When asked why a decision was taking so long, Commerce Secretary Gina Raimondo referred to the complicated geopolitical situation.
“After President Pelosi’s visit to Taiwan, it’s especially complicated. So the president is weighing his options. He’s very careful. He wants to make sure we don’t do anything that could harm the American workforce. and American workers,” she said in an interview with Bloomberg TV.
LIST OF EXCLUSIONS
With the strongest measures regarding tariff relief and tariff escalation largely on the back burner for now, the focus is on the so-called list of exclusions.
The Trump administration had approved tariff exclusions for more than 2,200 import categories, including many critical industrial components and chemicals, but those expired when Biden took office in January 2021. The U.S. Representative to the Commerce, Katherine Tai, reinstated just 352. Industry groups and more than 140 U.S. lawmakers have urged her to dramatically increase the numbers.
The Biden administration’s next steps could significantly impact hundreds of billions of dollars of trade between the world’s two largest economies.
U.S. industries, from consumer electronics and retailers to autos and aerospace, have called for Biden to scrap tariffs of up to 25% as they battle rising costs and tight supplies .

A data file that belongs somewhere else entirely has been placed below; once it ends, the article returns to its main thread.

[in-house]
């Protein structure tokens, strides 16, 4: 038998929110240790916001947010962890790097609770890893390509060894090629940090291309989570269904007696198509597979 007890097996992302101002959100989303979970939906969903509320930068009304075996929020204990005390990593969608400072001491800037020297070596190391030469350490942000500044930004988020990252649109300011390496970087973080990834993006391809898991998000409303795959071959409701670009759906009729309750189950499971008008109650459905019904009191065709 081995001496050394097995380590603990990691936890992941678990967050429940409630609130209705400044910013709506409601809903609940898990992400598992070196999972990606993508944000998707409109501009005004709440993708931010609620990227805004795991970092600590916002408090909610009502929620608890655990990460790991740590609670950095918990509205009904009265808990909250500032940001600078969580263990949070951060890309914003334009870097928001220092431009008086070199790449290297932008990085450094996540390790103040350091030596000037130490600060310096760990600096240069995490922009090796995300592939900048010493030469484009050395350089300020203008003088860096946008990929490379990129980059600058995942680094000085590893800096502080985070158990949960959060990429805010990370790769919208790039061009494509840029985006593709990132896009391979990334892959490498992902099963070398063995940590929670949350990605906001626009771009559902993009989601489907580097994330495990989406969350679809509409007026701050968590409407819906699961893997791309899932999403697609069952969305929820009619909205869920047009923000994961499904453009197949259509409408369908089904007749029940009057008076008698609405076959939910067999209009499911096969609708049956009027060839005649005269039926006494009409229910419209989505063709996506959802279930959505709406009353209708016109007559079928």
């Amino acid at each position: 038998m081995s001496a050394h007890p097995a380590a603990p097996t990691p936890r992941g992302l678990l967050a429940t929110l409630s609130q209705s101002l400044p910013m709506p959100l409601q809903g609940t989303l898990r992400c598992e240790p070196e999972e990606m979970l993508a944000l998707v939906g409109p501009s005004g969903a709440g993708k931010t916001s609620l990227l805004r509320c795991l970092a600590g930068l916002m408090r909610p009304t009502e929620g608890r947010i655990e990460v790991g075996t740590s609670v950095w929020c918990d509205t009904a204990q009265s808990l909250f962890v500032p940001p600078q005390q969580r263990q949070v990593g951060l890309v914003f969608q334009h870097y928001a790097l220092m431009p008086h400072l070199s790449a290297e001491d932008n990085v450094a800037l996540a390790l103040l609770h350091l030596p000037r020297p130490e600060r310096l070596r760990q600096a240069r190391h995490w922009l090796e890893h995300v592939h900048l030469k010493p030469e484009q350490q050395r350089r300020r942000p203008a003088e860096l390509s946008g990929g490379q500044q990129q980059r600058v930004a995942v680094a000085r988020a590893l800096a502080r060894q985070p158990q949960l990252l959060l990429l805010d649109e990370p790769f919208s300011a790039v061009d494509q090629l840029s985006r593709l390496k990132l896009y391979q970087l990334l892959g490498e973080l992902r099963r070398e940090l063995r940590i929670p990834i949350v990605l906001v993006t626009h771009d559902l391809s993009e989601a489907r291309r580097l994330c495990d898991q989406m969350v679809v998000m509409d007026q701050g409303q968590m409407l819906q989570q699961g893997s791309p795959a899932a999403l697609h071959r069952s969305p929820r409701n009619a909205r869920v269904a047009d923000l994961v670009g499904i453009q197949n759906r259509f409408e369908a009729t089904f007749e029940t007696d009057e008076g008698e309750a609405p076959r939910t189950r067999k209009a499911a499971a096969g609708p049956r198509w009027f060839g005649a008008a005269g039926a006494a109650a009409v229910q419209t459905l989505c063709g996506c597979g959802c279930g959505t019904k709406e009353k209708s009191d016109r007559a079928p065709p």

The tariffs were imposed in 2018 and 2019 by Trump on thousands of Chinese imports valued then at $370 billion to pressure China over its alleged theft of American intellectual property.
Some senior administration officials, including Treasury Secretary Janet Yellen, had argued that the duties were imposed on “non-strategic” consumer goods that had unnecessarily increased costs for consumers and businesses, and that their removal could help dampen runaway inflation. Tai argued that the tariffs were “significant leverage” that should be used to pressure China to change its behavior. Read more
Multiple factors, in addition to China’s response to Taiwan, complicated the administration’s deliberations.
As U.S. officials considered getting rid of some of the tariffs, they asked for reciprocal rollbacks from Beijing and were rebuffed, two sources said.